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Morgan Crucible will reopen once shuttered Unicoi County industry

An improving economy has breathed new life into a shuttered Erwin industry, believed only a few months ago to be closed for good.
David Messina said England-based Morgan Crucible is reopeniang the former Morgan Insulation facility as Thermal Ceramics. Some former employees have already been called and are working again at the Erwin plant.
With industry closings around the nation almost routine in recent times, Messina’s enthusiasm at the chance for a new start in Unicoi County was palpable in an interview with The Erwin Record.
“I’m so excited to be able to do this,” Messina said. “This really is exciting.”
Over the years, the Erwin plant has operated under a number of owners and names – everything from Combustion Engineering and CE Refractories to Premier and Vesuvius. With its immense storage silo rising high above Main Avenue and Second Street, the plant had long been Erwin’s most visible industry. That made its closing even more noticeable.
Before it closed in 2009, Messina had worked at the Erwin plant since 1988 when it was known as Combustion Engineering. He was one of a handful of employees who accepted a position at the company’s plant in Augusta, Ga. Since then, he’s made trips back to his Northeast Tennessee home almost every weekend.
Now, Messina is home again, and he’s serving as the company’s new operations manager. He spent the past few days reaching out to former co-workers, some who have been out of work for months.
Tom Walters, the plant’s former operations manager, is acting as a consultant.
Over the next few days, Messina said, work will continue as the plant’s equipment is inspected and put back into operation. As many as two dozen workers will be employed as the plant begins operating again.
Reopening the Erwin plant, Messina said, came down to the age-old economic factors of supply and demand.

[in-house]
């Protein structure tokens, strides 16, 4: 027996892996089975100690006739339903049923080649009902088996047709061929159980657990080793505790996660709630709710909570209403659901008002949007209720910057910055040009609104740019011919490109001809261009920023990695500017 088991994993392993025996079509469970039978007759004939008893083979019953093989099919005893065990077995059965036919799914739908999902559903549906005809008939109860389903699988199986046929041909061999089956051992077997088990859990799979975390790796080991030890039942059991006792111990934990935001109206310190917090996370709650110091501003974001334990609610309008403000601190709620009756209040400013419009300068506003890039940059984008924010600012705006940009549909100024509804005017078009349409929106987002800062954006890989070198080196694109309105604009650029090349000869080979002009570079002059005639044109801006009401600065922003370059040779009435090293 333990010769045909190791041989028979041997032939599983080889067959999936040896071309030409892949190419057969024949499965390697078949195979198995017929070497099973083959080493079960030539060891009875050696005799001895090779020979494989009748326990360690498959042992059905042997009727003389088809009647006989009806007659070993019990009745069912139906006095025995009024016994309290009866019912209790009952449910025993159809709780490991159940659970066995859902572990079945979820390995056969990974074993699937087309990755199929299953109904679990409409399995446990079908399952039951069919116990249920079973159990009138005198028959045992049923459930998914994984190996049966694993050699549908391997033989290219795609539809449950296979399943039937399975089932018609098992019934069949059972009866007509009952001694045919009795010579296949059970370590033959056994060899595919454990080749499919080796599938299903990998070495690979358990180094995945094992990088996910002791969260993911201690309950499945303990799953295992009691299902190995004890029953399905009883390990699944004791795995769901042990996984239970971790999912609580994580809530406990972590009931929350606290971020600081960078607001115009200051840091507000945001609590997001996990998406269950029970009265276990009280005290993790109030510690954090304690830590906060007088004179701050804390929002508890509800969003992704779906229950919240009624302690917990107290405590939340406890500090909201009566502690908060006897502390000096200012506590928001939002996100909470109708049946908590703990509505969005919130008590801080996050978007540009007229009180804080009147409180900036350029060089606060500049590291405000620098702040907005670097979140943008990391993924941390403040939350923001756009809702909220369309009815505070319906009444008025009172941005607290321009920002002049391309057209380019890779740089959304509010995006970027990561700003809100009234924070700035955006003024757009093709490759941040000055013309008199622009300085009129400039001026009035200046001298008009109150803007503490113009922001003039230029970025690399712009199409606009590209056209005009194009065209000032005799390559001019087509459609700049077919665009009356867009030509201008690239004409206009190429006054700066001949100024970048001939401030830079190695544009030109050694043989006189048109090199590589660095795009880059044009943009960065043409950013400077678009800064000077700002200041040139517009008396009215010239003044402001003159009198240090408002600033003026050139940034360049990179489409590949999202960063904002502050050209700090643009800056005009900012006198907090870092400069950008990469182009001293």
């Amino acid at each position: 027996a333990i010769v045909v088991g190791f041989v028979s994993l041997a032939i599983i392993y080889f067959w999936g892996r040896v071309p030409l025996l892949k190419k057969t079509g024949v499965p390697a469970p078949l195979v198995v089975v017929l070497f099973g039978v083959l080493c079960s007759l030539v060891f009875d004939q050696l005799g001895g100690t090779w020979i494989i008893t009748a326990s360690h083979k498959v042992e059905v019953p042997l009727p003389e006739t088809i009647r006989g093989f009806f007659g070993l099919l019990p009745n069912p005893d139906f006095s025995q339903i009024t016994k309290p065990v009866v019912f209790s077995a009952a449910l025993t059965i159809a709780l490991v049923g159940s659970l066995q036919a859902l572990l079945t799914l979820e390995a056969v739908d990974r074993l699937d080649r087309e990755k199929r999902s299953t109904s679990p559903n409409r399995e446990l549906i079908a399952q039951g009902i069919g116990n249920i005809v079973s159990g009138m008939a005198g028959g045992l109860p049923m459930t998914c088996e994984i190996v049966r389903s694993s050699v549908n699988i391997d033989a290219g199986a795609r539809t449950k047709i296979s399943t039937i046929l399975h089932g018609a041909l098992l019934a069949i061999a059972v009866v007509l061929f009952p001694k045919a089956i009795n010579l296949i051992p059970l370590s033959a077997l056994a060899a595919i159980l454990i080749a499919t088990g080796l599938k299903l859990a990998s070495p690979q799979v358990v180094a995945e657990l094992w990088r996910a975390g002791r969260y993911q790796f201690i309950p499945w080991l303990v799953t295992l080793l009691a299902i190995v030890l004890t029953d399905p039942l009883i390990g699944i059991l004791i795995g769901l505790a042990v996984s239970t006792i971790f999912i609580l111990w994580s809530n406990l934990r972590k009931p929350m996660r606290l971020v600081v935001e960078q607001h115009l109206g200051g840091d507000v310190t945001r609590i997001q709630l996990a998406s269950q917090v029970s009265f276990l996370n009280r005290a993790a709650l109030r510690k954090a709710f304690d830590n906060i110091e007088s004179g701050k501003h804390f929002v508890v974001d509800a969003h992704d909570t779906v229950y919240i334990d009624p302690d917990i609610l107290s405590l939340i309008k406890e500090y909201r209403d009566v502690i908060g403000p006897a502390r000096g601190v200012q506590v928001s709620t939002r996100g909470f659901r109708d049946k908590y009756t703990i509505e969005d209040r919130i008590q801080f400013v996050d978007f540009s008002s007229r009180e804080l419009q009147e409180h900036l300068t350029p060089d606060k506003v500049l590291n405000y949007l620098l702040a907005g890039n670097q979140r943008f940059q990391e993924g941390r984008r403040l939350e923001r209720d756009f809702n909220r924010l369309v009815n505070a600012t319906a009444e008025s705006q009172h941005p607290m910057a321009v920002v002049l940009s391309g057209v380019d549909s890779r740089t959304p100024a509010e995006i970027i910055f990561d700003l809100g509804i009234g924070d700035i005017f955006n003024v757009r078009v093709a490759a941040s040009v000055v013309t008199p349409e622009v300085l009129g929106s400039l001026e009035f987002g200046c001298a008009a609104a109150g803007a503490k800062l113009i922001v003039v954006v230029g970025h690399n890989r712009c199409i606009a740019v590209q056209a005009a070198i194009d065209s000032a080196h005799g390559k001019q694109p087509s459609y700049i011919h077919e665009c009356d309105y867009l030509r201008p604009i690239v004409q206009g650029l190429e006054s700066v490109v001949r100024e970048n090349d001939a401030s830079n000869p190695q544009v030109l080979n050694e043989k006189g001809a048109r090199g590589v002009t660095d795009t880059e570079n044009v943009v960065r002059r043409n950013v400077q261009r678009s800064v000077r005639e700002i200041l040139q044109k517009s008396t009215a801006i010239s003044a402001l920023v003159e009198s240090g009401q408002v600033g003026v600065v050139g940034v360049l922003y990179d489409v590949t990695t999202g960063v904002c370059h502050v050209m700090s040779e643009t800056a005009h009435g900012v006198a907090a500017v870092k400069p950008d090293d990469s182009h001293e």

“Basically,” he said, “we’ve had an uptick in business and the domestic capacity wasn’t enough to fill the current demand, so it was decided that we could potentially reopen Erwin.”
Before the plant can completely reopen, Messina said, equipment must be inspected.
“We are basically a plant that’s been idle for a year and a half,” he said. “We’ve had a hot summer and a cold winter. We will be checking the equipment for potential damage. We’re basically in the process of checking the functionality of all the equipment and making necessary repairs.
“We’re hopeful we don’t run into anything too major that would cause us to abort a restart.”
Once operational, the plant will process a ceramic fiber blanket, which is high-temperature insulation.
“We had two production lines … the high capacity one is still there and, for the most part, preserved,” Messina said, noting that equipment from another line had been moved and is in use at the Georgia plant.
While in Georgia, Messina worked in the company’s marketing department and was involved in the transfer of equipment from Erwin to Augusta.
He said he would like to see the Erwin plant back in operation this week – or, at least, by Sept. 21.
“That’s my goal,” Messina said. “It all depends on the functionality of the equipment. There are a lot of issues, negotiations, things we need to solve if there are any bumps in the road along the way. Things are progressing fairly well.”
Messina said he has contacted “many of the previous employees that we had, and we are bringing them back in.”
“We have a lot of good people, that’s for sure,” he said. “The Erwin operation had an excellent reputation in the marketplace – very customer-focused and a producer of a very high-quality product. It’s really about the people. I’m personally very excited, getting the employees back and a really nice team together. We already have former employees at the site now working through the issues of checking the equipment.
“The opportunity to provide 24 jobs, well, that’s just great.”
Having proper equipment and a plant ready to be put back into operation is nothing, Messina said, compared to a work force of trusted employees.
“Having the skill and experience and the work ethic of good workers makes a difference,” he said, “and we have that in Erwin. It’s that type of process. It’s not just about nuts and bolts. It’s a process that has to do with an operator each step of the process. … I’m very excited.
“I’m hopeful that we can continue to make progress, open up shortly and very hopeful it’s for the long term. There’s no guarantee that it’s a long-term situation. It could be temporary to address the immediate capacity. Personally I think if we are successful at getting it up and running and the cost structure is favorable and we produce a quality product like in the past, it bodes very well for us.”